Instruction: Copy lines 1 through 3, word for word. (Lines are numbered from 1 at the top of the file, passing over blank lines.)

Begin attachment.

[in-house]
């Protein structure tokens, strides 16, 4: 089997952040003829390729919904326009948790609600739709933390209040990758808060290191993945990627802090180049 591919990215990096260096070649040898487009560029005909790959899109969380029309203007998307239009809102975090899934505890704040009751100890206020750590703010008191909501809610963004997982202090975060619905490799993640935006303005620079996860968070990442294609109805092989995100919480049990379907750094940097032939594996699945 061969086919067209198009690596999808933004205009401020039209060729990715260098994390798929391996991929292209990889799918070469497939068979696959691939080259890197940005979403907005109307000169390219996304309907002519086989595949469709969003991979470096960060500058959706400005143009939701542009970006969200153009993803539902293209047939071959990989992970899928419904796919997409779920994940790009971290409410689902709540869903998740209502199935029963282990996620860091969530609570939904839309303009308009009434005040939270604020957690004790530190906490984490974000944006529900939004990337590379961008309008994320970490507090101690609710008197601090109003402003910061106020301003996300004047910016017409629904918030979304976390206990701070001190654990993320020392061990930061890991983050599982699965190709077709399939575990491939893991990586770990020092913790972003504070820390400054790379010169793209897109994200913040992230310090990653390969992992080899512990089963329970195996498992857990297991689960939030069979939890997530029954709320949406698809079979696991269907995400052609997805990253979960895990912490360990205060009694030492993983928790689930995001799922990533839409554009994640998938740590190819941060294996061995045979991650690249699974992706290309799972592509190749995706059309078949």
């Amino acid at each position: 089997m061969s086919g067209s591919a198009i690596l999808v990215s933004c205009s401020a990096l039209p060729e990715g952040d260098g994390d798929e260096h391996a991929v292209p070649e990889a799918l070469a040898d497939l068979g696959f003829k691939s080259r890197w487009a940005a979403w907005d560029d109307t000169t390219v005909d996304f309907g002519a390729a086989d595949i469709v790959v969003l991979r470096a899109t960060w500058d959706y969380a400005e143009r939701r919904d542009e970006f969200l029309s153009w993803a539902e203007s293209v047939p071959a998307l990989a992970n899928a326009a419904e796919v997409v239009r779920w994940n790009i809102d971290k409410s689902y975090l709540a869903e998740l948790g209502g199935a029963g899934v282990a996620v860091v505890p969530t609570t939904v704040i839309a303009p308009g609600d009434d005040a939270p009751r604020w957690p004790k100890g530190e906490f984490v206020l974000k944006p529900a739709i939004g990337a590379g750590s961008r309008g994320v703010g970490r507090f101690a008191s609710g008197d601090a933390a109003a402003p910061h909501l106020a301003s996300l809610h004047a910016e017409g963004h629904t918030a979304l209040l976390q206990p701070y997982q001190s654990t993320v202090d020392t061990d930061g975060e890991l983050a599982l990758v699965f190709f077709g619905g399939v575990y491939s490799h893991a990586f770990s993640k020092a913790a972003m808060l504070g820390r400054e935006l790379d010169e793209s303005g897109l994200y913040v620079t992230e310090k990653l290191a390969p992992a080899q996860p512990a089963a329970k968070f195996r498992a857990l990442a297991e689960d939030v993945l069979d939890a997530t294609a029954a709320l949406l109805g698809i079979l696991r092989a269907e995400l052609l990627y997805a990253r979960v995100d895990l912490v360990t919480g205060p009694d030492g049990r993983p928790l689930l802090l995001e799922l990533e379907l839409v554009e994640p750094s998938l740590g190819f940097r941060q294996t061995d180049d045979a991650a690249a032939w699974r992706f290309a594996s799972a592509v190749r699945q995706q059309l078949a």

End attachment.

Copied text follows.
[in-house]
């Protein structure tokens, strides 16, 4: 089997952040003829390729919904326009948790609600739709933390209040990758808060290191993945990627802090180049 591919990215990096260096070649040898487009560029005909790959899109969380029309203007998307239009809102975090899934505890704040009751100890206020750590703010008191909501809610963004997982202090975060619905490799993640935006303005620079996860968070990442294609109805092989995100919480049990379907750094940097032939594996699945 061969086919067209198009690596999808933004205009401020039209060729990715260098994390798929391996991929292209990889799918070469497939068979696959691939080259890197940005979403907005109307000169390219996304309907002519086989595949469709969003991979470096960060500058959706400005143009939701542009970006969200153009993803539902293209047939071959990989992970899928419904796919997409779920994940790009971290409410689902709540869903998740209502199935029963282990996620860091969530609570939904839309303009308009009434005040939270604020957690004790530190906490984490974000944006529900939004990337590379961008309008994320970490507090101690609710008197601090109003402003910061106020301003996300004047910016017409629904918030979304976390206990701070001190654990993320020392061990930061890991983050599982699965190709077709399939575990491939893991990586770990020092913790972003504070820390400054790379010169793209897109994200913040992230310090990653390969992992080899512990089963329970195996498992857990297991689960939030069979939890997530029954709320949406698809079979696991269907995400052609997805990253979960895990912490360990205060009694030492993983928790689930995001799922990533839409554009994640998938740590190819941060294996061995045979991650690249699974992706290309799972592509190749995706059309078949």
């Amino acid at each position: 089997m061969s086919g067209s591919a198009i690596l999808v990215s933004c205009s401020a990096l039209p060729e990715g952040d260098g994390d798929e260096h391996a991929v292209p070649e990889a799918l070469a040898d497939l068979g696959f003829k691939s080259r890197w487009a940005a979403w907005d560029d109307t000169t390219v005909d996304f309907g002519a390729a086989d595949i469709v790959v969003l991979r470096a899109t960060w500058d959706y969380a400005e143009r939701r919904d542009e970006f969200l029309s153009w993803a539902e203007s293209v047939p071959a998307l990989a992970n899928a326009a419904e796919v997409v239009r779920w994940n790009i809102d971290k409410s689902y975090l709540a869903e998740l948790g209502g199935a029963g899934v282990a996620v860091v505890p969530t609570t939904v704040i839309a303009p308009g609600d009434d005040a939270p009751r604020w957690p004790k100890g530190e906490f984490v206020l974000k944006p529900a739709i939004g990337a590379g750590s961008r309008g994320v703010g970490r507090f101690a008191s609710g008197d601090a933390a109003a402003p910061h909501l106020a301003s996300l809610h004047a910016e017409g963004h629904t918030a979304l209040l976390q206990p701070y997982q001190s654990t993320v202090d020392t061990d930061g975060e890991l983050a599982l990758v699965f190709f077709g619905g399939v575990y491939s490799h893991a990586f770990s993640k020092a913790a972003m808060l504070g820390r400054e935006l790379d010169e793209s303005g897109l994200y913040v620079t992230e310090k990653l290191a390969p992992a080899q996860p512990a089963a329970k968070f195996r498992a857990l990442a297991e689960d939030v993945l069979d939890a997530t294609a029954a709320l949406l109805g698809i079979l696991r092989a269907e995400l052609l990627y997805a990253r979960v995100d895990l912490v360990t919480g205060p009694d030492g049990r993983p928790l689930l802090l995001e799922l990533e379907l839409v554009e994640p750094s998938l740590g190819f940097r941060q294996t061995d180049d045979a991650a690249a032939w699974r992706f290309a594996s799972a592509v190749r699945q995706q059309l078949a």